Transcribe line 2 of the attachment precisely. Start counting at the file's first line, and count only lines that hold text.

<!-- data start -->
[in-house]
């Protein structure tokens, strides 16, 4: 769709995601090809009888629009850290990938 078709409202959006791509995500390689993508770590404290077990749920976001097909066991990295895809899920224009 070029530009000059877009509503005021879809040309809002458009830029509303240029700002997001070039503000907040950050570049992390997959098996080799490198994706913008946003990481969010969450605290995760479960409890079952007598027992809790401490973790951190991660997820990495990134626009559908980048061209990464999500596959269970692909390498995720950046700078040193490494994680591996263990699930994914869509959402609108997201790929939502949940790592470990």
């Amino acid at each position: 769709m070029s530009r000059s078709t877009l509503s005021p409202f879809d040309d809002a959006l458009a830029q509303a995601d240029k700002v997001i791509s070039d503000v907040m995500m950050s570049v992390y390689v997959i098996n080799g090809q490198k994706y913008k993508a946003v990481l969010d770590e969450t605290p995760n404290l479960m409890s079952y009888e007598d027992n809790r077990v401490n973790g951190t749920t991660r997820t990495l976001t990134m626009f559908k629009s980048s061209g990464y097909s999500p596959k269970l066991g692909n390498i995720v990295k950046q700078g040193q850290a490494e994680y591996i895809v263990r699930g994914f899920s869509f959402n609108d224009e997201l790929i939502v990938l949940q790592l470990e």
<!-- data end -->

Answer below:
């Protein structure tokens, strides 16, 4: 769709995601090809009888629009850290990938 078709409202959006791509995500390689993508770590404290077990749920976001097909066991990295895809899920224009 070029530009000059877009509503005021879809040309809002458009830029509303240029700002997001070039503000907040950050570049992390997959098996080799490198994706913008946003990481969010969450605290995760479960409890079952007598027992809790401490973790951190991660997820990495990134626009559908980048061209990464999500596959269970692909390498995720950046700078040193490494994680591996263990699930994914869509959402609108997201790929939502949940790592470990």